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USC professor wins PEN/Faulkner award for debut novel

Claire Jiménez's novel "What Happened to Ruthy Ramirez" named top novel of 2023

“Felicidades,” the first text message said.

Claire Jiménez was teaching, so she placed the phone aside. When she finally got to read the new message, she assumed it was congratulations for an interview she’d done about her debut novel, What Happened to Ruthy Ramirez

But when the University of South Carolina professor opened the message, she saw that her friend had sent a screenshot of a social media post saying her novel was longlisted for the PEN/Faulkner Award, one of the highest prizes in American fiction. 

“I had no words,” Jiménez says. “I started to giggle. And then all of a sudden, I kept on getting all these congratulations. My phone just started to light up.”

Her phone may keep lighting up for a while. On Tuesday (April 2), the PEN/Faulkner Foundation announced that Jiménez is the winner, recognizing her book as the top novel of 2023. In addition to a cash prize, Jiménez has earned validation for her longtime dream of professional writing. 

“I am honored and full of so much joy to receive this award!” Jiménez says. “I began writing this story a decade ago, the strange tale about the disappearance of a Puerto Rican girl from Staten Island and the women in her family who cannot stop looking for her. This novel is not only about a missing girl but also missing stories. 

“I am grateful to the PEN/Faulkner Foundation and the judges for honoring the voices of the Ramirez women, and I cannot wait to celebrate the extraordinary books of my fellow finalists at the award ceremony in May.”

“How lucky am I that this gets to be my livelihood. I get to talk to other people about writing, and we get to talk about the books we love and share our stories. I feel incredibly honored to be here and to work with the students."

Claire Jiménez

Joel H. Samuels, dean of the College of Arts and Sciences, congratulated Jiménez for the award.

“This honor from PEN/Faulkner reaffirms what students, faculty and staff at USC already know: We are incredibly fortunate to work alongside and learn from Claire Jiménez," he says. “In addition to being recognized for her extraordinary work, Dr. Jiménez is a compassionate mentor for her students. I am thrilled to see the recognition that her transformative writing has received.”

What Happened to Ruthy Ramirez is the story of a family grappling with the traumatic, unexplained disappearance of middle daughter Ruthy. A decade after she goes missing, her sisters spot a Ruthy lookalike on a reality TV show and, convinced it’s her, hatch a plan to find her.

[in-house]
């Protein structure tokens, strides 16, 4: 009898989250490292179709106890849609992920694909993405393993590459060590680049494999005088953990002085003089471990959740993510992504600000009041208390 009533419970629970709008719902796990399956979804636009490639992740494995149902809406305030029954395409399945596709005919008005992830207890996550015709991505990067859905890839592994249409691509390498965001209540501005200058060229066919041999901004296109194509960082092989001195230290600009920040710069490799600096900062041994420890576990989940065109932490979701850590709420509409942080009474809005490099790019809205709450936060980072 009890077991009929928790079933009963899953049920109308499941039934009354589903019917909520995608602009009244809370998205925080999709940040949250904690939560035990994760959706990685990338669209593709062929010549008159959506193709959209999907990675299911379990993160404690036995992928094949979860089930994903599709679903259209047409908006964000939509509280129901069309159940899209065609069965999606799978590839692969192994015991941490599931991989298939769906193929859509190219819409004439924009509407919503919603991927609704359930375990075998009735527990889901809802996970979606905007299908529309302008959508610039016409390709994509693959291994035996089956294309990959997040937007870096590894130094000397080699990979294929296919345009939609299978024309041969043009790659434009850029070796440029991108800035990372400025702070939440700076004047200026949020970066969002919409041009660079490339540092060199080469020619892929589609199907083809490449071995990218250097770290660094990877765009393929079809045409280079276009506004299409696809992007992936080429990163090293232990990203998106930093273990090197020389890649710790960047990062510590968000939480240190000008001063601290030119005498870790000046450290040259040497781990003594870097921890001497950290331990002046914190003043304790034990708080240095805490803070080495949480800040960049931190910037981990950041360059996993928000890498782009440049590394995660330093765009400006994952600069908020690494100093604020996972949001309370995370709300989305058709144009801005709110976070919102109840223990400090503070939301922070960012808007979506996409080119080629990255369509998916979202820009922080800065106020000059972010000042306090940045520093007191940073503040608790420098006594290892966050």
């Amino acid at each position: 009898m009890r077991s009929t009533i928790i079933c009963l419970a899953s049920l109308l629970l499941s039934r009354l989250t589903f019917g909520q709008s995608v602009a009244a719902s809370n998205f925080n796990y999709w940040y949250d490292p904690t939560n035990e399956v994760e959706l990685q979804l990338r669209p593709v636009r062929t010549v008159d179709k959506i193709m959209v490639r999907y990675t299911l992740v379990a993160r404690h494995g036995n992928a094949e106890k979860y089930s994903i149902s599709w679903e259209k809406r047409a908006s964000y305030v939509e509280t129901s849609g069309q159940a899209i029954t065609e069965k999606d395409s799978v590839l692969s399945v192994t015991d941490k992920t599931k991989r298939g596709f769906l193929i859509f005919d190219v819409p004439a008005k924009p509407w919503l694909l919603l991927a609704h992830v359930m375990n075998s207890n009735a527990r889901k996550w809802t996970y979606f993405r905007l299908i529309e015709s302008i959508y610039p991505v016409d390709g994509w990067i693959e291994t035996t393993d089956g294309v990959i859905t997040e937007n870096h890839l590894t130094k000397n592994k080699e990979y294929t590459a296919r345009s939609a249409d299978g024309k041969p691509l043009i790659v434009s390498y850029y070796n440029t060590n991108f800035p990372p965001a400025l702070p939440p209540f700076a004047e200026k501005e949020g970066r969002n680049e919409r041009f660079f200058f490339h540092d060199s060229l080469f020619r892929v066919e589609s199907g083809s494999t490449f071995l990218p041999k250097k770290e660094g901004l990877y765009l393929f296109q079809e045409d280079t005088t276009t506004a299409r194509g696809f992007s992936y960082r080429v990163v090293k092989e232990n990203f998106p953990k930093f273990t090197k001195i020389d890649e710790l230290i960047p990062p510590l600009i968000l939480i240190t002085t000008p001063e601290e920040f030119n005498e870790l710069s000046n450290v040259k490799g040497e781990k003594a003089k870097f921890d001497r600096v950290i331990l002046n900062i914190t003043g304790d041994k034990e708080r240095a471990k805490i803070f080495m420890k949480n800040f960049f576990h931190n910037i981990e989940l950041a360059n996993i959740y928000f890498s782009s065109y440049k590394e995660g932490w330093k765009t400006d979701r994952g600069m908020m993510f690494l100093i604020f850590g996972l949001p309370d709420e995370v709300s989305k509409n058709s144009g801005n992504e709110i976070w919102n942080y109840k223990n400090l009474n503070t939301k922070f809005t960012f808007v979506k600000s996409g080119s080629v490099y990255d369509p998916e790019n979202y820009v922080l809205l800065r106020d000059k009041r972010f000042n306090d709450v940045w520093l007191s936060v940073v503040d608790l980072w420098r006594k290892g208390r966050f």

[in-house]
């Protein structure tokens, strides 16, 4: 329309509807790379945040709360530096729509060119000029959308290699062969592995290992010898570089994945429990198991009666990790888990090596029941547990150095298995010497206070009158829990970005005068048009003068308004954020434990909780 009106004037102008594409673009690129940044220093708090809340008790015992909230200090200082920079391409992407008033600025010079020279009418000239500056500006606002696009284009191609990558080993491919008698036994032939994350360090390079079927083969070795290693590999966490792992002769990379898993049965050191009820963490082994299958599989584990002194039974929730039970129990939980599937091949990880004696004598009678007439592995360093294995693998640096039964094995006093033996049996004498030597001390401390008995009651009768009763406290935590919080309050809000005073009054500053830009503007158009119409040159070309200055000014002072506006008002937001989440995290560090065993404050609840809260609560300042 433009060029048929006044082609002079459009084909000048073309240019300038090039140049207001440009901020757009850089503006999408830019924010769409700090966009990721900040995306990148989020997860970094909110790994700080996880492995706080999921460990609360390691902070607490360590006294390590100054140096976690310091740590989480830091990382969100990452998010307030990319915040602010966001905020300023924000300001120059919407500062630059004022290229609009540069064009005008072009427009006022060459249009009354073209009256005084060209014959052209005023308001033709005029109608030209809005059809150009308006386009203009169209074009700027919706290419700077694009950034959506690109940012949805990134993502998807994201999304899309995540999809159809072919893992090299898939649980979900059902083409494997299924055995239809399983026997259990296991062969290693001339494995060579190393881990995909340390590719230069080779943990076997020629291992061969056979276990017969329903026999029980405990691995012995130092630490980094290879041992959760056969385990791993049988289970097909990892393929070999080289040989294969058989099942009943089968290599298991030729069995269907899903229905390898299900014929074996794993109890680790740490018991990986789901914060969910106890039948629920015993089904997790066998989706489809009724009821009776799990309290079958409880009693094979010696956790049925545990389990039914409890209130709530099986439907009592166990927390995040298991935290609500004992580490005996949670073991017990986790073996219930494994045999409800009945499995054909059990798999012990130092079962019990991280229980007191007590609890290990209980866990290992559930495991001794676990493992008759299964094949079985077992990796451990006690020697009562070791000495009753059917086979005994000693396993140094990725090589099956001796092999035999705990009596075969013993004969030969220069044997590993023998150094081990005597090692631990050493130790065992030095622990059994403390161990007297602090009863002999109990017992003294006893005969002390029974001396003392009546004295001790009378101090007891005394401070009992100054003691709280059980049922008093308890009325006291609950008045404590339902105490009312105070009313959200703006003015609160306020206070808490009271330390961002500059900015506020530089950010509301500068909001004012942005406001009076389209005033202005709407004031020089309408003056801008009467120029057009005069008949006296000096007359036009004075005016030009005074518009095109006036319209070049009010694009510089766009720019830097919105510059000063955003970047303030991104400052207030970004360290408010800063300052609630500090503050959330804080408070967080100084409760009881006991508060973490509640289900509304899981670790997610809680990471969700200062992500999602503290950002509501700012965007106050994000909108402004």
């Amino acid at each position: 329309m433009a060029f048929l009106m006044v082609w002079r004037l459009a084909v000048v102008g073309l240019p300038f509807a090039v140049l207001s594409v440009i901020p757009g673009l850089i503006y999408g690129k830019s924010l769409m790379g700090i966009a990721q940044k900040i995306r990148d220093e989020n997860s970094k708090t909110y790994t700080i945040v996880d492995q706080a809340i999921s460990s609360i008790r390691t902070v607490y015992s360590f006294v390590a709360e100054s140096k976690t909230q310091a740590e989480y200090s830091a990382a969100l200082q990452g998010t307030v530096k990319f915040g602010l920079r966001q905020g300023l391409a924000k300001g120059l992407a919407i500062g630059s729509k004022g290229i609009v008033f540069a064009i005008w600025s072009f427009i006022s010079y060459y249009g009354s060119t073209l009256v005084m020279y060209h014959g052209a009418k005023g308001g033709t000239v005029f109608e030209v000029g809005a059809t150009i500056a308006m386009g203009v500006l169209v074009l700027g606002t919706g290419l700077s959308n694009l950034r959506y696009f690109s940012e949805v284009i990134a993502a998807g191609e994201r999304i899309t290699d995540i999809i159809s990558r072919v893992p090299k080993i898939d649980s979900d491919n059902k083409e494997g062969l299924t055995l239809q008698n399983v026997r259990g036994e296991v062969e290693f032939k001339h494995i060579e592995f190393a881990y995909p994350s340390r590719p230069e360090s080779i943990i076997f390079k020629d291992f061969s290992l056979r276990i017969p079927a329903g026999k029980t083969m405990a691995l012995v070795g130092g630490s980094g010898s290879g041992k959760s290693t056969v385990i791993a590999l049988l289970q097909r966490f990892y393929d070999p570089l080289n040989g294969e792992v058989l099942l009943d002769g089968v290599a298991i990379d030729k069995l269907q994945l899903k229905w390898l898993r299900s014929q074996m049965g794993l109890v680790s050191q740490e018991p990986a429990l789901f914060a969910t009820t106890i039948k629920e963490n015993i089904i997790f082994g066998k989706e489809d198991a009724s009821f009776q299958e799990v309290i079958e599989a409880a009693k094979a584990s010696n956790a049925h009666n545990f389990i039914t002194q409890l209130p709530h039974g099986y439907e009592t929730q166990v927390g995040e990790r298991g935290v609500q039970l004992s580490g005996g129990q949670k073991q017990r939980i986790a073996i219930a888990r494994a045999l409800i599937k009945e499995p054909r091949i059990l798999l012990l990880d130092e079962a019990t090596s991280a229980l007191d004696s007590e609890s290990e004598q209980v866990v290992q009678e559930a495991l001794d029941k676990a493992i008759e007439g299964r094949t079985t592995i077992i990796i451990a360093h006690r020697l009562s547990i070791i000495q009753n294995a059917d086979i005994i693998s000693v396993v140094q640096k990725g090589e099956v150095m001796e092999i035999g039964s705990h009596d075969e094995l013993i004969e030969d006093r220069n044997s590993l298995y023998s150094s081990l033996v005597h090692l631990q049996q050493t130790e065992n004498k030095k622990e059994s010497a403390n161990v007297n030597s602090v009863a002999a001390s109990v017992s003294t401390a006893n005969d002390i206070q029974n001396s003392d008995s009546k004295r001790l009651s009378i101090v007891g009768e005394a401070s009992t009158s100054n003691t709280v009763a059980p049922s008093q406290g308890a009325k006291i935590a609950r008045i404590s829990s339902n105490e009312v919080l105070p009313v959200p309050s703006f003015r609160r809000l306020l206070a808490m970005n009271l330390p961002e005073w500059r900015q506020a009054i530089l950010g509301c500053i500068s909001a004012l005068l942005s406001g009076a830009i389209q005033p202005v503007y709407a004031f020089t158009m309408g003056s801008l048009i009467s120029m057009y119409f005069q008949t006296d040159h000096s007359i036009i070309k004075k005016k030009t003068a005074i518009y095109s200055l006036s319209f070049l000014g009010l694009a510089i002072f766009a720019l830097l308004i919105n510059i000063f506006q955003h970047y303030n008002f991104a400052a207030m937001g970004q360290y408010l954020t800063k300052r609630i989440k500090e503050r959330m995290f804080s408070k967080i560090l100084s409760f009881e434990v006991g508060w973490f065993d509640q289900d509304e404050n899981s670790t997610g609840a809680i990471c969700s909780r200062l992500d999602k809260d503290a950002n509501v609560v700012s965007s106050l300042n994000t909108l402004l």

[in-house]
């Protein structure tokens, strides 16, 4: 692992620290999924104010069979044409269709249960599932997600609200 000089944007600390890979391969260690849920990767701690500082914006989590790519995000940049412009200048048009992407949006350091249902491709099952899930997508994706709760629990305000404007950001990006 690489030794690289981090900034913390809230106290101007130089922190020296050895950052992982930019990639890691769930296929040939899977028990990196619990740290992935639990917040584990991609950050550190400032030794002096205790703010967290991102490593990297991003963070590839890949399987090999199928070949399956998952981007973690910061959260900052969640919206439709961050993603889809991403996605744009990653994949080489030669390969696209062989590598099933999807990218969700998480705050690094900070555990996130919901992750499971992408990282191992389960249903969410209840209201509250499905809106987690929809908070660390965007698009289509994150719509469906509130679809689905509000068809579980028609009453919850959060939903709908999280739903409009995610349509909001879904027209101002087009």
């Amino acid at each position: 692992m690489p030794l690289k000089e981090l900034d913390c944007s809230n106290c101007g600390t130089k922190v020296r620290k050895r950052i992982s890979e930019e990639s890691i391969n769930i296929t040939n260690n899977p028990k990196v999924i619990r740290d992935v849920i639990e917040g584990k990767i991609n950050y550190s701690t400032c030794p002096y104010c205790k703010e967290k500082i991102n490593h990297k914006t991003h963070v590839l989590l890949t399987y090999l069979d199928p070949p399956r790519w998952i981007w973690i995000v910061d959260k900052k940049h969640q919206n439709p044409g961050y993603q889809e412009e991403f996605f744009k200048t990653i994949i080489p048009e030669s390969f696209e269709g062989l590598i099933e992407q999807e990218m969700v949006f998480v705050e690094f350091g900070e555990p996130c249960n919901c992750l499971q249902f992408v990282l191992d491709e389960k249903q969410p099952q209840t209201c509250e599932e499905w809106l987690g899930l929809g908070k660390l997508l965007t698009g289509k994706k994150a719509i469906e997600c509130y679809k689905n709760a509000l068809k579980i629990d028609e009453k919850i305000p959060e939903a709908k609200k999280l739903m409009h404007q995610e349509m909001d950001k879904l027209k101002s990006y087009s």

For Jiménez, the story began in a Nashville, Tennessee, coffee shop where she wrote the opening lines, in which a character named Nina relates her family’s history by describing how someone could sketch it: “Draw Ruthy in pencil, lightly, because you’re going to need to erase her,” Nina says. 

“I liked the voice of it, but I didn't know where it was going to go,” says Jiménez. “I knew that there was a disappearance.”

One night, when Jiménez saw the spitting image of a high school classmate on reality TV, she landed on the idea that propelled the opening sketch into a widely acclaimed novel.

book cover with a drawing of the back of a woman's head and words that says What happened to Ruthy Ramirez A Novel Claire Jiménez

What Happened to Ruthy Ramirez has been named a “must read” or “favorite” by more than a dozen publications, including USA Today and Time. Jiménez has crisscrossed the nation doing readings, signing autographs and giving interviews.

At USC, local book fans can hear from Jiménez at 6 p.m. April 10 in the Campus Room of Capstone Building, at The Open Book literary series. 

The book’s reception is gratifying for Jiménez. Her love for reading ignited at book fairs at her Staten Island elementary school, and an after-school poetry program during high school fed the fire by introducing her to writers sharing her Puerto Rican heritage. In college, she loved her writing classes the most.

“I just never thought that there was a path to doing that as a career,” she says. Graduating just before the global economy shrank in 2008, Jiménez worked in various jobs until finally deciding to attend graduate school and pursue her dream of writing. In 2019, she published her first collection, Staten Island Stories.

Jiménez joined the USC faculty in 2022 with a dual appointment in the Department of English and the Department of African American Studies. She enjoys teaching courses such as Afro-Latinx literature, Caribbean literature and graduate writing workshops. Her students have been some of her most enthusiastic supporters as accolades have rolled in for her debut novel.

“How lucky am I that this gets to be my livelihood,” Jiménez says. “I get to talk to other people about writing, and we get to talk about the books we love and share our stories. I feel incredibly honored to be here and to work with the students."